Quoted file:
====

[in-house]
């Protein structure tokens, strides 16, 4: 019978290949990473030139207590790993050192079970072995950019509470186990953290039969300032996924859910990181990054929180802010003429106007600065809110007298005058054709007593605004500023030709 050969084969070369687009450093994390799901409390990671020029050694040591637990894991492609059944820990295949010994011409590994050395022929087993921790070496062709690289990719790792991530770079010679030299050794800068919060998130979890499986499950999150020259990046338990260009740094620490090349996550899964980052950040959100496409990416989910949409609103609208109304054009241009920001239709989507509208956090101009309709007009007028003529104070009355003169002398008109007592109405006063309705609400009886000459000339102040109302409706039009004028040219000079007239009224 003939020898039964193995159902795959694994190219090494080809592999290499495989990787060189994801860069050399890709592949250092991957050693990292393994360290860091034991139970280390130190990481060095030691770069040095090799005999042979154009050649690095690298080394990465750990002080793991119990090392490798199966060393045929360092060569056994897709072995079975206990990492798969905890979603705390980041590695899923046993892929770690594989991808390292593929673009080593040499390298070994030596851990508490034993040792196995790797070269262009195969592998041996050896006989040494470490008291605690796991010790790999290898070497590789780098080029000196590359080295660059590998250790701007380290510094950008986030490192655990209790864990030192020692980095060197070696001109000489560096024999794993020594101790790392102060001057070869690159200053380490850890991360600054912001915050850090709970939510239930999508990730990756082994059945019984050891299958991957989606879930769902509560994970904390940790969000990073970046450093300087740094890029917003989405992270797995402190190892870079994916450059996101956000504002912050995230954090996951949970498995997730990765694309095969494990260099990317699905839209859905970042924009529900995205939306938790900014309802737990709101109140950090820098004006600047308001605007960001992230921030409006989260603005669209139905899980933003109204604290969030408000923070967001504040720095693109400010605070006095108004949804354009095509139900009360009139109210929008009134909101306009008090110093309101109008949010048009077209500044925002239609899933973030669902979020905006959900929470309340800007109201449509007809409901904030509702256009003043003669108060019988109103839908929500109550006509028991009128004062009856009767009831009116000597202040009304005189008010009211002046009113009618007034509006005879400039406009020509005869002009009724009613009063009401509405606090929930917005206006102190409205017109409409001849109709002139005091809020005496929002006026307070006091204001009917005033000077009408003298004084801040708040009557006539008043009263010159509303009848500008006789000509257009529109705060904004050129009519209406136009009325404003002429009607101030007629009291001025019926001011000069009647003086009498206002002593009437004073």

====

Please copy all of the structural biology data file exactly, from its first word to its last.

[in-house]
């Protein structure tokens, strides 16, 4: 019978290949990473030139207590790993050192079970072995950019509470186990953290039969300032996924859910990181990054929180802010003429106007600065809110007298005058054709007593605004500023030709 050969084969070369687009450093994390799901409390990671020029050694040591637990894991492609059944820990295949010994011409590994050395022929087993921790070496062709690289990719790792991530770079010679030299050794800068919060998130979890499986499950999150020259990046338990260009740094620490090349996550899964980052950040959100496409990416989910949409609103609208109304054009241009920001239709989507509208956090101009309709007009007028003529104070009355003169002398008109007592109405006063309705609400009886000459000339102040109302409706039009004028040219000079007239009224 003939020898039964193995159902795959694994190219090494080809592999290499495989990787060189994801860069050399890709592949250092991957050693990292393994360290860091034991139970280390130190990481060095030691770069040095090799005999042979154009050649690095690298080394990465750990002080793991119990090392490798199966060393045929360092060569056994897709072995079975206990990492798969905890979603705390980041590695899923046993892929770690594989991808390292593929673009080593040499390298070994030596851990508490034993040792196995790797070269262009195969592998041996050896006989040494470490008291605690796991010790790999290898070497590789780098080029000196590359080295660059590998250790701007380290510094950008986030490192655990209790864990030192020692980095060197070696001109000489560096024999794993020594101790790392102060001057070869690159200053380490850890991360600054912001915050850090709970939510239930999508990730990756082994059945019984050891299958991957989606879930769902509560994970904390940790969000990073970046450093300087740094890029917003989405992270797995402190190892870079994916450059996101956000504002912050995230954090996951949970498995997730990765694309095969494990260099990317699905839209859905970042924009529900995205939306938790900014309802737990709101109140950090820098004006600047308001605007960001992230921030409006989260603005669209139905899980933003109204604290969030408000923070967001504040720095693109400010605070006095108004949804354009095509139900009360009139109210929008009134909101306009008090110093309101109008949010048009077209500044925002239609899933973030669902979020905006959900929470309340800007109201449509007809409901904030509702256009003043003669108060019988109103839908929500109550006509028991009128004062009856009767009831009116000597202040009304005189008010009211002046009113009618007034509006005879400039406009020509005869002009009724009613009063009401509405606090929930917005206006102190409205017109409409001849109709002139005091809020005496929002006026307070006091204001009917005033000077009408003298004084801040708040009557006539008043009263010159509303009848500008006789000509257009529109705060904004050129009519209406136009009325404003002429009607101030007629009291001025019926001011000069009647003086009498206002002593009437004073």